GLOBAL CORPORATIONS TRANSFER >40% OF THEIR PROFIT TO ARTIFICIAL TAX HAVENS (Handelsblatt)
Margrethe Vestager`s investigations proved that the Apple’s secretive deal with the Irish government amounted to state aid – the company paid tax at something like 0.005% – and that it therefore contravened European law. Apple owed the people of Ireland back taxes totalling a jaw-dropping €13bn (£11bn) plus interest.
That salvo against Apple was only Vestager beginning to count the ways in which global corporations might finally be held to account by European democracies. She has also driven investigations of Fiat, Gazprom and Starbucks.
The “Luxleaks” revelations, a cache of documents relating to corporate tax affairs in Luxembourg now in the public domain, allowed close scrutiny of the tax arrangements of McDonald’s and Amazon for the first time.
Her team are also pursuing a case against Qualcomm (for selling computer chips below market price allegedly to drive competitors out of business) and fined Facebook €110m (£94m) over the data mining of Whatsapp accounts, which contravened its takeover terms.
There are also three separate antitrust cases against Google, which accuse it of using a mixture of algorithms and dominance to destroy competition. The first of these, which insists Google skewed its search results to favour its own online shopping services, led to a €2.4bn (£2.14bn) fine. The others, including what Vestager calls the “real heavyweight one”, which alleges that the Android platform has built-in monopolies, are pending.
FUTURE POLITICAL BATTLES SHOULD BE BETWEEN DEMOCRACIES AND GLOBALISED COMPANIES INSTEAD OF AMONG NATIONS
Vestager has been quietly asserting her understanding that the political battles of the present and the future should not be among nations, but between democracies and globalised corporations, which for too long have had things their own way. Those battles can’t be fought by individual countries because global companies just base themselves elsewhere (look at the UK and its secret state aid of GBP 80 mio for Nissan to make them stay in Sunderland after Brexit). But if a market the size of the European Union starts to assert its collective interest, then the corporations might have to take notice, act fairly and pay tax.
THE MARKET IS NOT THE SOCIETY. THE MARKET HAS TO SERVE SOCIETY.
According to the Danish EU commissioner, the idea of “free trade” and regulation by tariffs has to be replaced by the idea of creating relationships and reciprocity:
‘If you do this, you can sell it to us, and we will commit to the same standards.’” In that way, she suggests, “we can use trade agreements to address working conditions, animal rights issues, environmental issues across the world.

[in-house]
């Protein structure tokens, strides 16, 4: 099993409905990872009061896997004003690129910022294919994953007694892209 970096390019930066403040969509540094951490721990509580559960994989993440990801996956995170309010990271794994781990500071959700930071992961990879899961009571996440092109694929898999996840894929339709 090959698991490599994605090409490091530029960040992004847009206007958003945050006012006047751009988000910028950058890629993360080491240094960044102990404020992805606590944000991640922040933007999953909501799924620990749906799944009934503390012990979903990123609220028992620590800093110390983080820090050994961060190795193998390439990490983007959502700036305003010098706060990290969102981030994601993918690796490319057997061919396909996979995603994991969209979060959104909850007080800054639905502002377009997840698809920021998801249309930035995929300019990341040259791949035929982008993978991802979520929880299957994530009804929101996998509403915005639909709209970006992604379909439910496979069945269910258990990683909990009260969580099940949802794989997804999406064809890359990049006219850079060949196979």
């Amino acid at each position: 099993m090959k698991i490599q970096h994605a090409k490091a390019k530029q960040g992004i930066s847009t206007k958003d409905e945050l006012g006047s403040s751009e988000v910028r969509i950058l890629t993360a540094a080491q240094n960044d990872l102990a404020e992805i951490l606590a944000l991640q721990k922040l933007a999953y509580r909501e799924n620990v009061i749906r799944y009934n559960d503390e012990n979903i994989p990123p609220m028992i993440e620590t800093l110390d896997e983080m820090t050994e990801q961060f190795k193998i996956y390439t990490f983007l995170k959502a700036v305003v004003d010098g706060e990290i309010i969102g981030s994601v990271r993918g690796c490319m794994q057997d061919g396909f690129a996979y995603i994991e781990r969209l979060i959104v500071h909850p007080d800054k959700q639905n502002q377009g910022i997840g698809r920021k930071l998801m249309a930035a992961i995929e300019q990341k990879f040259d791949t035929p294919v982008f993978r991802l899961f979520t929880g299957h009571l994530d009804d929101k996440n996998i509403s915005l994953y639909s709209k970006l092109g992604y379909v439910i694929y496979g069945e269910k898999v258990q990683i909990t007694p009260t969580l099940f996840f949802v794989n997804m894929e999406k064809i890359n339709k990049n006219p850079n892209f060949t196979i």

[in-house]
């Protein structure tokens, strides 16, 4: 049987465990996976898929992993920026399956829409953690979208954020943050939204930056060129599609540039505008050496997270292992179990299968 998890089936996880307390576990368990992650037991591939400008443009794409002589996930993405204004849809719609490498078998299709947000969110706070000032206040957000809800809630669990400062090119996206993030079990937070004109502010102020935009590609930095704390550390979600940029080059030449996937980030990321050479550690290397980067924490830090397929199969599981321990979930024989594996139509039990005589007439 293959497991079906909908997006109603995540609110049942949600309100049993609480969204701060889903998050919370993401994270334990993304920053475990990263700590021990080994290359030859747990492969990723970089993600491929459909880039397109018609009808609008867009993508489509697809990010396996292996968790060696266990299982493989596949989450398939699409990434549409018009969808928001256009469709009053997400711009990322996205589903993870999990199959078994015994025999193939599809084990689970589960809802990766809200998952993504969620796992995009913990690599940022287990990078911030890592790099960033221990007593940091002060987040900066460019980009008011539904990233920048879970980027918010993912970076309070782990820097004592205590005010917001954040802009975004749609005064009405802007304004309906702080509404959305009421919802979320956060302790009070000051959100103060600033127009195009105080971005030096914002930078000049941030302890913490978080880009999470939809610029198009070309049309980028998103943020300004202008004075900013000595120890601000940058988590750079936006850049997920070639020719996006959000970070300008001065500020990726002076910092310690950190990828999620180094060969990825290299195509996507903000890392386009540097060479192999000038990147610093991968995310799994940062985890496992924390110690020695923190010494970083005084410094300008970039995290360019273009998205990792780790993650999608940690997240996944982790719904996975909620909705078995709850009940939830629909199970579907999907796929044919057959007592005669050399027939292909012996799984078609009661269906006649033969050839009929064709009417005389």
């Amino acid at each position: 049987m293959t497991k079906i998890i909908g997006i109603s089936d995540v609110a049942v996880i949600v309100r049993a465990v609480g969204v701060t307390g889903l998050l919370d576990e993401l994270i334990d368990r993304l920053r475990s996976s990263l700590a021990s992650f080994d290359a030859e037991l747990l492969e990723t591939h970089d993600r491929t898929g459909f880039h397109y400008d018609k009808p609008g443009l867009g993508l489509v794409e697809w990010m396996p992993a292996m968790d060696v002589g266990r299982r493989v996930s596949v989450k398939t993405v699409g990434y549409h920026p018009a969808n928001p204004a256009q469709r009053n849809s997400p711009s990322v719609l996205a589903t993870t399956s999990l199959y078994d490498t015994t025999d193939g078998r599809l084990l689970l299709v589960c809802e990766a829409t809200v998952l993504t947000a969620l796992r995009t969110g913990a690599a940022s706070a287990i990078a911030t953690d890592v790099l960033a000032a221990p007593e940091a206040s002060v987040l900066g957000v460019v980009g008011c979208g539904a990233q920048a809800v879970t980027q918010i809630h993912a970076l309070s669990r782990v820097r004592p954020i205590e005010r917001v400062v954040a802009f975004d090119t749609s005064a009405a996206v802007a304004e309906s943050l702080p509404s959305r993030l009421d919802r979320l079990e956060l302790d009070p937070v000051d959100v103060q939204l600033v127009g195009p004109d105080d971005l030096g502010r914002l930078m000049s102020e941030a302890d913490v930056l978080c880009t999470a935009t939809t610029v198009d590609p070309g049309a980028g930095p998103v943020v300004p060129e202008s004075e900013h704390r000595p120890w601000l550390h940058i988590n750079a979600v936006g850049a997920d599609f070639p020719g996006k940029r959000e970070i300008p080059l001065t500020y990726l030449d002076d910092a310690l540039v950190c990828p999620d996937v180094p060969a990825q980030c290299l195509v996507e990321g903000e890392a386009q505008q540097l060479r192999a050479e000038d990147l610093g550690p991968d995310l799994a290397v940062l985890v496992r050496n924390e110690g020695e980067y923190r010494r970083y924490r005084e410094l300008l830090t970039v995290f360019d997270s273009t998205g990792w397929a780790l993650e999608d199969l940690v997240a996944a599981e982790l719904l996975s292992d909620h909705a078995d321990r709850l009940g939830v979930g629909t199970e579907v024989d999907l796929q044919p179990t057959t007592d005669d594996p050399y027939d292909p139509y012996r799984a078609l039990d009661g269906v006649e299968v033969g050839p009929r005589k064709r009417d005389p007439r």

For a long time that marketplace has seemed out of kilter, to be the engine of vast inequality and of the cynicism and anger that accompanies it. Vestager acknowledges that after the financial crash, little was done to repair a system that had proved so damaging, and too much effort was put into restoring the status quo. If European government is seen to apply its rules fairly to Google and Fiat and Starbucks and the rest, though, it can send a powerful message. How does she define that message?
Cit: “That the market is not the society. For a long time we have been told that is all it is. But the market is there to serve us as citizens. If the market becomes everything, you have this feeling that you are being cheated all the time, and that you are not in control. I think we have the power to change that.”
NO TAXES, NO DEMOCRACY, NO WEALTH FOR REGULAR PEOPLE, NO SOCIAL PEACE, NO HUMANISM, NO FUTURE
THINK TWICE BEFORE YOU WASTE YOUR MONEY FOR STAFF YOU DON`T NEED ANYWAY….
THE HALL OF SHAME
Major antisocial tax cheaters….
- Starbucks (is paying NO taxes in Germany & France)
- Amazon (German tax loss of € 40 mio in 2012 only)
- Disney (has founded a bank in Luxembourg to which they transfer their profits and finally pay <1% taxes)
- Google (tax haven: Ireland, Google was sued by France: €1,6 bn back tax, Italy: 227,5 mio back tax in 2016)
- The Catholic Church (tax evasion thanks to the Netherlands)
- Facebook (has paid just GBP 4.327,- taxes in UK in 2014, although UK is the 2nd largest market of facebook)
- McDonalds (transfers its profits to Luxemburg and is paying <1% taxes; McDonalds is sued by the EU & France, where McD generates € >75 mio profits p.a. because of this practice)
- Apple (2016 Apple has generated €19 bn profits on Bermuda Island – 0% tax)
- IKEA (about 10% tax only thanks to komplex corporate structure)
- and others
BIGGEST TAX EVASION ASSISTANTS:
- Ernst & Young,
- and others
From 1985 to 2018 the average corporation tax fell from 50% to 24% globally.
Recently, The United States further decreased the corporation tax from 35% to 21%.
A Danish study (Copenhagen Business School & University of Berkeley in cooperation with the Danish finance ministry) shows that Europe is losing at least 1/5 of their corporation tax income due tax exiles. This is only the direct tax loss. Further loss of tax income is caused by tax decreases in favor of corporations to avoid the transfer of profits to tax havens.
90 – 95% of all offshore transactions serves tax evasions.
The damage for Europe is estimated by € 1.000 bn according to the EU commission.